• The practice used innovative and proactive methods to improve patient outcomes, working with other local providers to share best practice. For example they had teamed up with a local charity to deliver a range of health projects in the local community.
  • Patients said they were treated with compassion, dignity and respect and they were involved in their care and decisions about their treatment. Information was provided to help patients understand the care available to them.
  • The practice worked closely with other organisations and with the local community in planning how services were provided to ensure they met people’s needs.
  • The practice implemented suggestions for improvements and made changes to the way it delivered services as a consequence of feedback from patients and from the Patient Participation Group (PPG).
  • The practice had good facilities and was well equipped to treat patients and meet their needs. Information about how to complain was available and easy to understand
  • The practice had a clear vision which had quality and safety as its top priority. A business plan was in place, was monitored and regularly reviewed and discussed with all staff. High standards were promoted and owned by all practice staff with evidence of team working across all roles.

We saw several areas of outstanding practice including:

  • The practice had increased the flexibility of access to appointments and could demonstrate the impact of this by reduced use of the GP appointments during the day. The practice provided Skype consultations twice weekly, offering approximately 12 consultations per week and there was a GP who was based at the reception desk who provided both telephone consultations and a triage service. The practice was open from 8.00am to 9pm Mondays to Friday and 9am to 5pm on Saturday and Sundays

  • The practice had formed a partnership with a local charity to provide a multi-stranded approach to work on health access to primary care services for BME people for whom English was not a first language. The practice had co-produced a short film with patients, clinicians and faith groups called Talking from the heart” exploring mental health diagnosis and therapy by combining medical and faith advice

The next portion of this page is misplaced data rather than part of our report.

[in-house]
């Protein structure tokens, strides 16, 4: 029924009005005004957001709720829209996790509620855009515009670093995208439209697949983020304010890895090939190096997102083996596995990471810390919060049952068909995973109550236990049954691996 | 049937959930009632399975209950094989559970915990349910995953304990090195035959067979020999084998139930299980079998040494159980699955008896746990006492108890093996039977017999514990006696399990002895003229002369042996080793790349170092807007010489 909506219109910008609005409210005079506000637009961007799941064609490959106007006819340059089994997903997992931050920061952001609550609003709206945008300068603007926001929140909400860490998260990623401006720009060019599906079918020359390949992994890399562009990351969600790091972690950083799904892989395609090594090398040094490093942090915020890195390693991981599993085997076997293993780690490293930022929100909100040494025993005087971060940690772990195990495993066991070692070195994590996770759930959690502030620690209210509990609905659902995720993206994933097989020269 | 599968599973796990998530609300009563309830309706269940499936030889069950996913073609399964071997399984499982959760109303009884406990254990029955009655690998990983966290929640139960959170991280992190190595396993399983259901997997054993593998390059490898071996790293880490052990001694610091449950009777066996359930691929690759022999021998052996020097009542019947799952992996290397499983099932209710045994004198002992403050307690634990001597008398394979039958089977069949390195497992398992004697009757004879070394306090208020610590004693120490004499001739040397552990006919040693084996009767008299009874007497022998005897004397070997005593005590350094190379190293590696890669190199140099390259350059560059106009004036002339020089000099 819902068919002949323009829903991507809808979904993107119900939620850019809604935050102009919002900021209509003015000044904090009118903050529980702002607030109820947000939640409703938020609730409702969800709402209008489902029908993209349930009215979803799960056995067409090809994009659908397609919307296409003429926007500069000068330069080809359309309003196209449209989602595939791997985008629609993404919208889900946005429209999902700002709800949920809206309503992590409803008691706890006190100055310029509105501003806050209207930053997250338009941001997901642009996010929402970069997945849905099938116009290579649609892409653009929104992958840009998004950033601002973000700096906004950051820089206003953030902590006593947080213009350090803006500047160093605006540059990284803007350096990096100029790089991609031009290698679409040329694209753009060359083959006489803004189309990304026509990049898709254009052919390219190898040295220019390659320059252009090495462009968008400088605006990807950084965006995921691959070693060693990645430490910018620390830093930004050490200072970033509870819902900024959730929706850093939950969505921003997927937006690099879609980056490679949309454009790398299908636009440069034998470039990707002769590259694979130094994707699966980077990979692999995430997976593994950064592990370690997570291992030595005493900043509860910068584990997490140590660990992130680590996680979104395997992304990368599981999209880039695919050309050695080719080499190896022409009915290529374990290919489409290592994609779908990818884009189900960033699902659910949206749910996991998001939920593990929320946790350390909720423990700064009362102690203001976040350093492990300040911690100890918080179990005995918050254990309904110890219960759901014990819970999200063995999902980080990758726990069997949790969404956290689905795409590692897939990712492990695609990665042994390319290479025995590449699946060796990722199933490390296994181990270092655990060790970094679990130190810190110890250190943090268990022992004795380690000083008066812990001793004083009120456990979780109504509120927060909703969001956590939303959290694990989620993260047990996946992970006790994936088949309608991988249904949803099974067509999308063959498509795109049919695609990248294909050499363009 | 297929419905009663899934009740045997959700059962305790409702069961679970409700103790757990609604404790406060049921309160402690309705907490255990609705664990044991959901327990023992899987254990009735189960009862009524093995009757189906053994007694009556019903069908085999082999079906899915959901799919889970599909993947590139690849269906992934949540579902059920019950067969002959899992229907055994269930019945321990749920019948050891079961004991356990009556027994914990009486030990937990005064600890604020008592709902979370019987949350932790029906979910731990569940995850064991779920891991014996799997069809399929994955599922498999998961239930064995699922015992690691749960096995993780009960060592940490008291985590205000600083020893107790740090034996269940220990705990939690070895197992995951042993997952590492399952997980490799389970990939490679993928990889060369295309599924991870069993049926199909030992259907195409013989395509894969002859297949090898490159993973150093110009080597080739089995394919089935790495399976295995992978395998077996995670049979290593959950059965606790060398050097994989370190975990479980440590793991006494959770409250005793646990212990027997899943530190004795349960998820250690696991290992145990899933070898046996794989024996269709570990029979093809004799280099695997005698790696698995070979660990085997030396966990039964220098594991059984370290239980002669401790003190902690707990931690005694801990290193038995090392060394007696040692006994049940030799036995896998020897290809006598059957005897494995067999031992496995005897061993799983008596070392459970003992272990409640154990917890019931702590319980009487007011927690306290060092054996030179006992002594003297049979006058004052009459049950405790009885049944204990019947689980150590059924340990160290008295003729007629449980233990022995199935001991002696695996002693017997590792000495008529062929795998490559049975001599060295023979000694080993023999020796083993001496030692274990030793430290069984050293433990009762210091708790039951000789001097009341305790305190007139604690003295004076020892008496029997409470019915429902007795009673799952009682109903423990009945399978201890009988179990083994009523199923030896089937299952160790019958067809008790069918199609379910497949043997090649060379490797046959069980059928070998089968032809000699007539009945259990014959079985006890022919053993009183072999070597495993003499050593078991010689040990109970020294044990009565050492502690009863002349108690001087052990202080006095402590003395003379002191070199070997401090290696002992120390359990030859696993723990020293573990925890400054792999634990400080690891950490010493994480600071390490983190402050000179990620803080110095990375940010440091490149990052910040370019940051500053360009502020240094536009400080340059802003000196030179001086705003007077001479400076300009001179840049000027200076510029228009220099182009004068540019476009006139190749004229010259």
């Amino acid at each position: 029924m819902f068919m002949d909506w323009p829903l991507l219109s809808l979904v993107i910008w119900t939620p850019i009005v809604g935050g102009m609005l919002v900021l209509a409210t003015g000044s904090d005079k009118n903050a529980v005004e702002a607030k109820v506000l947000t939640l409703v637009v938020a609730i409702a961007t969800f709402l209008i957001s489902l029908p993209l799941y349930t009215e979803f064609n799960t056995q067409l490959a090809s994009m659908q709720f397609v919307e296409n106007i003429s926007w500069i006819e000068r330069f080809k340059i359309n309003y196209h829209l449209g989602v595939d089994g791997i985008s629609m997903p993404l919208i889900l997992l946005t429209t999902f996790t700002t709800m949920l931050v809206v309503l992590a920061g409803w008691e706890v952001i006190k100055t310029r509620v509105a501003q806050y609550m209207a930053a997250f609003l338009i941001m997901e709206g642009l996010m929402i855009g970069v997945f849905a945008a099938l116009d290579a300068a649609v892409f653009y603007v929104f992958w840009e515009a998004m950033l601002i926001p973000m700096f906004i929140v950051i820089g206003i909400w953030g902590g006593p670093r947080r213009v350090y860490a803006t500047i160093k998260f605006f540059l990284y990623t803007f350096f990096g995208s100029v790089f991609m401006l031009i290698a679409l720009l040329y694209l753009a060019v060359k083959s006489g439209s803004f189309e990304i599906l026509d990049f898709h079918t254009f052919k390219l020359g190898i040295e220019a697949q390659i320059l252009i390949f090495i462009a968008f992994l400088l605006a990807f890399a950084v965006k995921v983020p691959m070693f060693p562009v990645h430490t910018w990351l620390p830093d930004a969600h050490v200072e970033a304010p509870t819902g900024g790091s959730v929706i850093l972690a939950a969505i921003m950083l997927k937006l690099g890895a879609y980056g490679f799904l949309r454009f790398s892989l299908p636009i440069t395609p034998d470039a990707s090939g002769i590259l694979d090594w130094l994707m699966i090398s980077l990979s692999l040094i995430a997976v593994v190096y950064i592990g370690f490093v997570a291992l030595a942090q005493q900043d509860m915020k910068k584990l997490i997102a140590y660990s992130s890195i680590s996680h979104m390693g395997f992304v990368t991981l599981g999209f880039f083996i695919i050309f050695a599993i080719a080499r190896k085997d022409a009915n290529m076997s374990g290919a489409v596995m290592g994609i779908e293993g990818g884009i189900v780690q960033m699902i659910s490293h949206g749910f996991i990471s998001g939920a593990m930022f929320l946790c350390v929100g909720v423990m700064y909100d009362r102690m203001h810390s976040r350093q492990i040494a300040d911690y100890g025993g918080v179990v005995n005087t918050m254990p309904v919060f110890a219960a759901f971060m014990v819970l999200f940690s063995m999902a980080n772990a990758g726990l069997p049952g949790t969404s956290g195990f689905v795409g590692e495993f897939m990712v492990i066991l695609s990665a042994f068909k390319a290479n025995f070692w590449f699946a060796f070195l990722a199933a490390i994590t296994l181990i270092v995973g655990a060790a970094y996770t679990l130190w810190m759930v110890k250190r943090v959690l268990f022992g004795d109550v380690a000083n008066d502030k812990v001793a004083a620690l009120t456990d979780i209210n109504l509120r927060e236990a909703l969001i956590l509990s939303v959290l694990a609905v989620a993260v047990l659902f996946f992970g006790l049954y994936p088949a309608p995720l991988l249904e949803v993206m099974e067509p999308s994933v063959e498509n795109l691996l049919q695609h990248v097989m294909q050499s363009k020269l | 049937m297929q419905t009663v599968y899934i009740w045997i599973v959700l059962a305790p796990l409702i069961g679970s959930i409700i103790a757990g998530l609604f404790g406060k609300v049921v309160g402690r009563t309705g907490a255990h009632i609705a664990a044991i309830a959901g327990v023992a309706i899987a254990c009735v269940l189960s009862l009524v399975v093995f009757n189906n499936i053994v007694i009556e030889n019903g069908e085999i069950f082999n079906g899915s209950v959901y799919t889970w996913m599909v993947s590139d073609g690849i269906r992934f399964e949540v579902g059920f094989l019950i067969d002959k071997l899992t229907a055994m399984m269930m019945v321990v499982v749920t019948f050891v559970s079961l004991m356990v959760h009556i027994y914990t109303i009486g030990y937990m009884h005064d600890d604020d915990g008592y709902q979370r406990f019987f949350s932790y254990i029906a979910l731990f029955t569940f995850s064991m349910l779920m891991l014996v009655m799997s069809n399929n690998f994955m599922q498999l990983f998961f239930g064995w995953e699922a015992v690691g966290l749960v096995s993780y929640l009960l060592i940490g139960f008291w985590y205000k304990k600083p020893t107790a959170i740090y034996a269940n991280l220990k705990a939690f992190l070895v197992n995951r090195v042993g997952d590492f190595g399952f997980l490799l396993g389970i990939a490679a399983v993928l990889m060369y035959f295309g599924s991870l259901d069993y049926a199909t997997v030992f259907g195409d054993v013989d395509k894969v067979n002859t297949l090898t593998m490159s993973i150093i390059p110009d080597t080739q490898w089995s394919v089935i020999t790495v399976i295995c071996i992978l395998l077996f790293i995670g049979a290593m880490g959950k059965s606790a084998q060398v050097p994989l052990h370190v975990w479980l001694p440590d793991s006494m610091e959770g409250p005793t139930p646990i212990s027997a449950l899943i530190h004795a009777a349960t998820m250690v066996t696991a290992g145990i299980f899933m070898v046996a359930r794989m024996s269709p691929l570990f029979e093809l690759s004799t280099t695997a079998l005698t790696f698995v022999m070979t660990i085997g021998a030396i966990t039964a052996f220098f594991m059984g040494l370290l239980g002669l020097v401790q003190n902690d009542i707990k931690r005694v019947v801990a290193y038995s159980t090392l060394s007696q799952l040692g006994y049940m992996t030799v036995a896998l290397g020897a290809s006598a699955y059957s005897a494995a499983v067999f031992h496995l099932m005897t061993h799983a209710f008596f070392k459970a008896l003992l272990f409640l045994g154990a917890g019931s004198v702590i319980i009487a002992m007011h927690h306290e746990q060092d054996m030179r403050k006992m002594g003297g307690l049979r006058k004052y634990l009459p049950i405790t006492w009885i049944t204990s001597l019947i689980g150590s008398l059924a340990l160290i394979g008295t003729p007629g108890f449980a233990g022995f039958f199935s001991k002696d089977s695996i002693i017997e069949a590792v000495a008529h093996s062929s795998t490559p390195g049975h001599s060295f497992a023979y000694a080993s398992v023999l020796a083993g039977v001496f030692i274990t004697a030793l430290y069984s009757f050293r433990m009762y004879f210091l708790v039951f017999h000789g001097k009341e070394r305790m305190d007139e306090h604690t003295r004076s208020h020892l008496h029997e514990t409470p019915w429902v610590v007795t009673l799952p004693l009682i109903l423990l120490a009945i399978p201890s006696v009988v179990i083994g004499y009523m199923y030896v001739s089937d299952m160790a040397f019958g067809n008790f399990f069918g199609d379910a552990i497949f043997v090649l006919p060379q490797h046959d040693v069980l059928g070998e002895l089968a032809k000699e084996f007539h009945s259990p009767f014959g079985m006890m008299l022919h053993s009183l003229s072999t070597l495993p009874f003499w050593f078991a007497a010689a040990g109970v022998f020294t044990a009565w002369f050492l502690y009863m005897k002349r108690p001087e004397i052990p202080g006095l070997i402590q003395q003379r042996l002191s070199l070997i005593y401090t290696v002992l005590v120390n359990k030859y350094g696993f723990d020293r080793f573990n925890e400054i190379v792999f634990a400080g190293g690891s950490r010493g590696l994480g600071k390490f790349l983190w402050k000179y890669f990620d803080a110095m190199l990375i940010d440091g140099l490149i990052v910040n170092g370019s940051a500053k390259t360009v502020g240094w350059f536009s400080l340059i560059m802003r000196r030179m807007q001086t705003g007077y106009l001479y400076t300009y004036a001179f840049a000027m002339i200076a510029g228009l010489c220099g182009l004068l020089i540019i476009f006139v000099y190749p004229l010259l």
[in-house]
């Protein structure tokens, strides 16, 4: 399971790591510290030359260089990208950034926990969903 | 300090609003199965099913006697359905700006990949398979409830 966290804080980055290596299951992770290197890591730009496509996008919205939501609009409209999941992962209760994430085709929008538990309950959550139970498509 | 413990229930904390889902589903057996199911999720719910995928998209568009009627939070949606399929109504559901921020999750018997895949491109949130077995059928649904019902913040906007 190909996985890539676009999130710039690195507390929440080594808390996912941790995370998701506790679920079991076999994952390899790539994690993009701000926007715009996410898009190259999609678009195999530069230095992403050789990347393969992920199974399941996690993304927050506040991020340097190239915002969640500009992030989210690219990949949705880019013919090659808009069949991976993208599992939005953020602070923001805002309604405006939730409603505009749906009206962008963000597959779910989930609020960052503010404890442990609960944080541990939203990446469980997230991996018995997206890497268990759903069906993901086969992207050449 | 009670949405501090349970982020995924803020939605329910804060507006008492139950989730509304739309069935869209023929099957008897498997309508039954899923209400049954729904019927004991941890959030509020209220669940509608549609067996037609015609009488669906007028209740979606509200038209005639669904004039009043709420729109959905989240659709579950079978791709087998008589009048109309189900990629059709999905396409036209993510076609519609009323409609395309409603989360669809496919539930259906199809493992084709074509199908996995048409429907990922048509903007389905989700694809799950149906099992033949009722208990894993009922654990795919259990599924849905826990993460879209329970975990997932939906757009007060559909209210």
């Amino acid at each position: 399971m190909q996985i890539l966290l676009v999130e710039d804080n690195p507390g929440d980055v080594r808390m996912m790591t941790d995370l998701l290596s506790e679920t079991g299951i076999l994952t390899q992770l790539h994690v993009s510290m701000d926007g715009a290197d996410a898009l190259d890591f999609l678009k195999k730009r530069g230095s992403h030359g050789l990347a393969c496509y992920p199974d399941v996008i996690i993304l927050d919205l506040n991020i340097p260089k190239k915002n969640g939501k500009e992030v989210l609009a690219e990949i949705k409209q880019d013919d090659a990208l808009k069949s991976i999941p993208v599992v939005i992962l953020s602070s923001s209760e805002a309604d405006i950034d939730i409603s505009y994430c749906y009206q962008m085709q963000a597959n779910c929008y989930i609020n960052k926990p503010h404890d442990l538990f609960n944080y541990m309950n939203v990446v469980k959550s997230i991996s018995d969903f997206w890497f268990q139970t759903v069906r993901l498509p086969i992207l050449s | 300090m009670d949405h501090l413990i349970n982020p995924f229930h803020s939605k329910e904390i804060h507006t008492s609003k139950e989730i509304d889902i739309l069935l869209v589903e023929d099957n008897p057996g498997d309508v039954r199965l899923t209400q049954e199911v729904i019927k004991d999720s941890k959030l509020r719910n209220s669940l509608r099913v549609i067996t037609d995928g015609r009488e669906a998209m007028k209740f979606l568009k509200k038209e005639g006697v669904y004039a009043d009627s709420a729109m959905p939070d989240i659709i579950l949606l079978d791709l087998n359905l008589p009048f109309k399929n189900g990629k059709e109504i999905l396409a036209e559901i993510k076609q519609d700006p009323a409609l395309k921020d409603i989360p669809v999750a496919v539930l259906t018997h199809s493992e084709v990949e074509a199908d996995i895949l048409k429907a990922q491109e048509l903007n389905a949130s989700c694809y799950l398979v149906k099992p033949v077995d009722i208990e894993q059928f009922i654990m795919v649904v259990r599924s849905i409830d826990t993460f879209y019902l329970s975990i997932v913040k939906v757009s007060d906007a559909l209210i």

• The practice had “Practice Champions” which was a project aimed at parents and children and young people aged 16-21. The Practice Champions supported other patients through education, signposting and peer support. This had increased the amount of young people who attended the surgery for both general information and specific concerns.

  • The chief executive sent all staff a weekly ‘staff matters’ bulletin by email. This provided them with any information about the practice including staffing matters, training opportunities, and any changes within the practice group.

  • They had developed two training packages. One for clinicians, which entailed fortnightly consultant-led training for GPs via webinars in a collaborative learning environment designed to enhance clinical knowledge and delivering excellent patient services and another for receptionists training as Healthcare Assistants (HCAs). The training was used by other local practices.

Professor Steve Field (CBE FRCP FFPH FRCGP) 

Chief Inspector of General Practice